Forget Robert Mueller.
The greatest threat to President Donald Trump’s re-election bid may not be the slew of investigations closing in on his Oval Office but a possible economic slowdown.
The tumble in U.S. stock prices has inflicted psychological pain and financial losses — at least on paper — for people with a meaningful stake in the market.
Closing in on the first major legislative achievement of his term, President Donald Trump on Saturday defended the Republican tax cut as a good deal for the middle class while boldly suggesting it could lead to explosive economic growth.
Let’s make this simple — Mississippi’s economy is weak and shows few signs of growing stronger.
With businesses disrupted, fuel and chemical refineries out of commission and consumers struggling to restore their lives, Hurricanes Harvey and Irma will likely pack a tough double-whammy for the U.S. economy.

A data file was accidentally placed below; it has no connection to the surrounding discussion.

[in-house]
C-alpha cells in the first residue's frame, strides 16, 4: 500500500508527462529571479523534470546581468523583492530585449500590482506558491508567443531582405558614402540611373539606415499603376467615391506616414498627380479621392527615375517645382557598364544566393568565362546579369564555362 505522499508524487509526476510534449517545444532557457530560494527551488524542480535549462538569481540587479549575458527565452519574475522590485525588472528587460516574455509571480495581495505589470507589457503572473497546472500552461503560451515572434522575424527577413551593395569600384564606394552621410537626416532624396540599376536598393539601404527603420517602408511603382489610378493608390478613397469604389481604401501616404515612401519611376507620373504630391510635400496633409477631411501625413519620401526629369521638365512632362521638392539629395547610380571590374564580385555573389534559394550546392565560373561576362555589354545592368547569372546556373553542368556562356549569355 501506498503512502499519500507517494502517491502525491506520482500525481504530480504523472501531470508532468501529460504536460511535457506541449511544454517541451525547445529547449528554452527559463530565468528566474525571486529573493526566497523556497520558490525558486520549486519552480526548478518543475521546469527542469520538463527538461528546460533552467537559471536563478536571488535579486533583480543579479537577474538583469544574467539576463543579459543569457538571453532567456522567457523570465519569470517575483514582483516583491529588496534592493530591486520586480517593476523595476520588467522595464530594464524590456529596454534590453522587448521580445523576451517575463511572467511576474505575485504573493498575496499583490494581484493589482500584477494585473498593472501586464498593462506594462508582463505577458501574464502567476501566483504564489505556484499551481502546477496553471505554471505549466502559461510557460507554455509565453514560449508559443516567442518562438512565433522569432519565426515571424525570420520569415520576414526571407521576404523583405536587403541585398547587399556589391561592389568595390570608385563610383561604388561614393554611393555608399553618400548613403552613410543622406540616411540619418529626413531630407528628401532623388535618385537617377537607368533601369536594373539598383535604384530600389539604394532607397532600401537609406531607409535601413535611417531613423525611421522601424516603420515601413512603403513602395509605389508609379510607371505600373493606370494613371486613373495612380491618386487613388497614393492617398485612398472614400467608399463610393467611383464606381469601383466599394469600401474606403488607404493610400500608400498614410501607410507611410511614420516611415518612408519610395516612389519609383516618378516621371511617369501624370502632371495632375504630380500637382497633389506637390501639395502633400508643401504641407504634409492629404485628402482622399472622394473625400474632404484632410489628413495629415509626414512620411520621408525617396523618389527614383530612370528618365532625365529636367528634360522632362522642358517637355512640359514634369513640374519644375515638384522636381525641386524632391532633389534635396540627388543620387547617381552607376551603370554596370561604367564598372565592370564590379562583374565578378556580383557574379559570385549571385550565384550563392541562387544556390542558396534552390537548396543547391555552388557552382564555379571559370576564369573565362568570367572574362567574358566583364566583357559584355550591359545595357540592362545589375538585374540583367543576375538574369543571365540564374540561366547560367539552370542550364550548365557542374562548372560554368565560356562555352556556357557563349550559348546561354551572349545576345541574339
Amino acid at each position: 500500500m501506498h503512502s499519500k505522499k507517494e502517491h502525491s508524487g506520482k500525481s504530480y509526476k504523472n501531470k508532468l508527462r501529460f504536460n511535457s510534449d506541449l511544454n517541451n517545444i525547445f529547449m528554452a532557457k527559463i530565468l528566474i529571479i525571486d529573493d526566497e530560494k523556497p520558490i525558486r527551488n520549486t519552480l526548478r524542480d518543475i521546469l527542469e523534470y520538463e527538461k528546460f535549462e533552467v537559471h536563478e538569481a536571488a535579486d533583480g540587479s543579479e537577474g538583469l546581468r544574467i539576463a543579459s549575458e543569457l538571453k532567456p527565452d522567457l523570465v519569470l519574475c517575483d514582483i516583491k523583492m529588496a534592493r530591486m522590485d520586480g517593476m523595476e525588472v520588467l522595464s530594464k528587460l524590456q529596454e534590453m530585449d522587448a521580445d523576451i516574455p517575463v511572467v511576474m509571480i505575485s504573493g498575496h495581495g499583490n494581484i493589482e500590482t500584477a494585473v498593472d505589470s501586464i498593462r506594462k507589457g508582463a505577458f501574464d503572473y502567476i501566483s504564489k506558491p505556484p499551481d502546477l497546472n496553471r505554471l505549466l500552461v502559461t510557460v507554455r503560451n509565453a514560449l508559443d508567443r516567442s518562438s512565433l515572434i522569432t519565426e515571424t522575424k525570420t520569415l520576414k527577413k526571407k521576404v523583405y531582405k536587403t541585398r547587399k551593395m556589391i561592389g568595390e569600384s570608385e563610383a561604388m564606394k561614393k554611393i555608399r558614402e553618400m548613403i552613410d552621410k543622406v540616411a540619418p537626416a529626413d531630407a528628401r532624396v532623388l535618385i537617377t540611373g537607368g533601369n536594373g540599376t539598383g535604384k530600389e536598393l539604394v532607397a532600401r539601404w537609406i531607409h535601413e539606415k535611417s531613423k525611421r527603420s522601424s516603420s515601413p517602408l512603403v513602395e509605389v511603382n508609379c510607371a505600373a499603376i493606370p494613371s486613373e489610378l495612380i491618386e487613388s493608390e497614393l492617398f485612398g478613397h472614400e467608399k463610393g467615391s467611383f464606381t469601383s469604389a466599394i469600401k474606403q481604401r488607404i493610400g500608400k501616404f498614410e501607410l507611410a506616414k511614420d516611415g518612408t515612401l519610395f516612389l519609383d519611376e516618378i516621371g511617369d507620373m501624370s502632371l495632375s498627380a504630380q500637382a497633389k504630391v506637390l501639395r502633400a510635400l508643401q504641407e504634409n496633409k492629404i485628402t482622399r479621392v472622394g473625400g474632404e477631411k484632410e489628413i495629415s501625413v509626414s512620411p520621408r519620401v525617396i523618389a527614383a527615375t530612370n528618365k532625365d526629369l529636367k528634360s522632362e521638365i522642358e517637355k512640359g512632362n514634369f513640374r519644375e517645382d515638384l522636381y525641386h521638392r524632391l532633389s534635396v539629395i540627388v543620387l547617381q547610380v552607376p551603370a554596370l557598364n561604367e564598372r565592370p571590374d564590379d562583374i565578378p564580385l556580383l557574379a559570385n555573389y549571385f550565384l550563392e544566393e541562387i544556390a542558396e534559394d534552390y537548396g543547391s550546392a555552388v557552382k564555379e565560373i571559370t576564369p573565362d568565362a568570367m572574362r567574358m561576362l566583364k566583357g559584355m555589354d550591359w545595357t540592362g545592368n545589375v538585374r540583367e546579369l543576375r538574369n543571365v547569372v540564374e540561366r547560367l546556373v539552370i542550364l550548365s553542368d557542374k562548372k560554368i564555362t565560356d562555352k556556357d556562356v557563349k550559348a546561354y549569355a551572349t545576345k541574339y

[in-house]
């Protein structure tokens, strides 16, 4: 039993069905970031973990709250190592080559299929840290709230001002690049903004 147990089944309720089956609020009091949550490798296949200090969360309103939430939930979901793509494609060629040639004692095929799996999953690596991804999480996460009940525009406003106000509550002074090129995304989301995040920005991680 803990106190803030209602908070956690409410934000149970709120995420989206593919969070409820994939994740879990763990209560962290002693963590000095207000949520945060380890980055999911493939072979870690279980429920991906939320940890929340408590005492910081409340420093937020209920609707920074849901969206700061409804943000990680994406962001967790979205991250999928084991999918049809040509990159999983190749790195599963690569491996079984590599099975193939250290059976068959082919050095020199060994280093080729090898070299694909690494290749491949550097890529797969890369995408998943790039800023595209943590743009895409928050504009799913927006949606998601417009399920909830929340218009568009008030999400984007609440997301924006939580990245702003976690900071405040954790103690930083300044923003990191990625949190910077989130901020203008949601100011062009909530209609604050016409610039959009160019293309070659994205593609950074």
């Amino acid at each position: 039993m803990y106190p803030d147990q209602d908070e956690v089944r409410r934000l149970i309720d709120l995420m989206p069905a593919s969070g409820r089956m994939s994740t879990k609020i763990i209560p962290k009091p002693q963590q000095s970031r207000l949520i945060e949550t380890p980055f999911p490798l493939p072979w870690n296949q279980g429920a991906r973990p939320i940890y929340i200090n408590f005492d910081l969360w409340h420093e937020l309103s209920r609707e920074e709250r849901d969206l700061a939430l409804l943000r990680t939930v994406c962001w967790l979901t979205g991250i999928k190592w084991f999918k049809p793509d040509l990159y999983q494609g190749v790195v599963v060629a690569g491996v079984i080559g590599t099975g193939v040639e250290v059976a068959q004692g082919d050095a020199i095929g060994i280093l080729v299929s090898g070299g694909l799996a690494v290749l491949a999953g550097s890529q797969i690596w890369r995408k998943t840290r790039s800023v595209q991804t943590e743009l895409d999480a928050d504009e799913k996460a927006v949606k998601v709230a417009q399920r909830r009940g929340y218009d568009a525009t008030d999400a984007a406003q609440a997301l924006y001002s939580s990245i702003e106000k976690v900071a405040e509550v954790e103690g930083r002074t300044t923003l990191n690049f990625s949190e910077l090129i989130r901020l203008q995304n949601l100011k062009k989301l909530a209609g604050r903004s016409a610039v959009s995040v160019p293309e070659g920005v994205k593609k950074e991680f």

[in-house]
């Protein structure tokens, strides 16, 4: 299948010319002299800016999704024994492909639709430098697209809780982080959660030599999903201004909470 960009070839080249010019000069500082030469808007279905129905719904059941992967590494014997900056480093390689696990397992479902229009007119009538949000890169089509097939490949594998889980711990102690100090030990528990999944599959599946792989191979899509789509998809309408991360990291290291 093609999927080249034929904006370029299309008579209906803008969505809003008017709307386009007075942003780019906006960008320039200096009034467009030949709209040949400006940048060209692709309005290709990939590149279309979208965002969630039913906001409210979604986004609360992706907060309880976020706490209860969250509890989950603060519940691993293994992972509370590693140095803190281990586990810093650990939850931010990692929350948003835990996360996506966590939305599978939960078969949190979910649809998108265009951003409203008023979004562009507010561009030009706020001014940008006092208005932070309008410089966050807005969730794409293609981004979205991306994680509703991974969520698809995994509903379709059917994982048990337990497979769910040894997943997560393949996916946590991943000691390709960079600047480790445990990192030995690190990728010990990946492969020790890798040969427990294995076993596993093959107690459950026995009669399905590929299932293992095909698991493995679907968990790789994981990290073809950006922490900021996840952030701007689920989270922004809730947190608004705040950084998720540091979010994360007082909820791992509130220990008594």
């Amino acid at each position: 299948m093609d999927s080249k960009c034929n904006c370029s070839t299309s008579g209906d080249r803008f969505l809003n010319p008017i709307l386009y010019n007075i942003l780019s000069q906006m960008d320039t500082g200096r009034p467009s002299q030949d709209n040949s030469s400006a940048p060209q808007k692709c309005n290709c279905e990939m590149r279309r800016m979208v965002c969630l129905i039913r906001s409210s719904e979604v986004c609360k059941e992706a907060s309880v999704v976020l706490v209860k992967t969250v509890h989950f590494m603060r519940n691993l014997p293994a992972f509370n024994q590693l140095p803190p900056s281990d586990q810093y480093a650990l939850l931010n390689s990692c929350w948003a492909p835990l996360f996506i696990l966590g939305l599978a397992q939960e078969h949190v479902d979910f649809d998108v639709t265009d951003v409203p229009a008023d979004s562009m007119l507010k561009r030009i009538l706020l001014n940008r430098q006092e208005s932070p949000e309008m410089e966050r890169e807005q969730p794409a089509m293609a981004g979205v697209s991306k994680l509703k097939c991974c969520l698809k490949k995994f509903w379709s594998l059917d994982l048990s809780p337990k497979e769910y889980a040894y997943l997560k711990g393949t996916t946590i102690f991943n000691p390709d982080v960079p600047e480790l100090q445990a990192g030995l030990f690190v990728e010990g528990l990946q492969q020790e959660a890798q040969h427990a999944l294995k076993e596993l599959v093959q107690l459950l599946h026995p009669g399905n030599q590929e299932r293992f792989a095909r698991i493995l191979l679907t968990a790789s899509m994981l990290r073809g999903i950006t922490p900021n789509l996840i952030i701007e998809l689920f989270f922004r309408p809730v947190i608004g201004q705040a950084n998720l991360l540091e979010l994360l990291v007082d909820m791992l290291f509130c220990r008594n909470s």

The U.S. economy turned in the weakest performance in three years in the January-March quarter as consumers sharply slowed their spending.
Investing another $54 billion in the U.S. military won’t do much for the overall economy.
Mississippi’s economy is growing at a modest pace but continues to lag behind the national average, an expert told lawmakers Thursday.
New figures show Mississippi’s economy grew at a 3.4 percent annual rate from July through September, just short of the national growth rate.
The U.S. economy lost momentum in the final three months of 2016 as a downturn in exports temporarily depressed activity.